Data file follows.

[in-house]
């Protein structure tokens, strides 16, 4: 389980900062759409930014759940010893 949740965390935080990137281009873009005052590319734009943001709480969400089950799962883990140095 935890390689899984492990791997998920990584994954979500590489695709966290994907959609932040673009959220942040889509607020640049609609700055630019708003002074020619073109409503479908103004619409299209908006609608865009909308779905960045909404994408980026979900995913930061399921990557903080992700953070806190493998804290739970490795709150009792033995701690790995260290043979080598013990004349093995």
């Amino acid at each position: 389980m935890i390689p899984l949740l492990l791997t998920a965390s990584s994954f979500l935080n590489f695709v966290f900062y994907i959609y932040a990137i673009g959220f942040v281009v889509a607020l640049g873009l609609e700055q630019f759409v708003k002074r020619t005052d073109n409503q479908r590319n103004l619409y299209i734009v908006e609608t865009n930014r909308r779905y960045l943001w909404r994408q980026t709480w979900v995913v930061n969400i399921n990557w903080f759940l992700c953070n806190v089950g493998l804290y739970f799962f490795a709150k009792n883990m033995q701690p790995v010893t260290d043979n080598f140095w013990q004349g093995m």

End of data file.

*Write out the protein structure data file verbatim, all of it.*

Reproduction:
[in-house]
């Protein structure tokens, strides 16, 4: 389980900062759409930014759940010893 949740965390935080990137281009873009005052590319734009943001709480969400089950799962883990140095 935890390689899984492990791997998920990584994954979500590489695709966290994907959609932040673009959220942040889509607020640049609609700055630019708003002074020619073109409503479908103004619409299209908006609608865009909308779905960045909404994408980026979900995913930061399921990557903080992700953070806190493998804290739970490795709150009792033995701690790995260290043979080598013990004349093995």
């Amino acid at each position: 389980m935890i390689p899984l949740l492990l791997t998920a965390s990584s994954f979500l935080n590489f695709v966290f900062y994907i959609y932040a990137i673009g959220f942040v281009v889509a607020l640049g873009l609609e700055q630019f759409v708003k002074r020619t005052d073109n409503q479908r590319n103004l619409y299209i734009v908006e609608t865009n930014r909308r779905y960045l943001w909404r994408q980026t709480w979900v995913v930061n969400i399921n990557w903080f759940l992700c953070n806190v089950g493998l804290y739970f799962f490795a709150k009792n883990m033995q701690p790995v010893t260290d043979n080598f140095w013990q004349g093995m």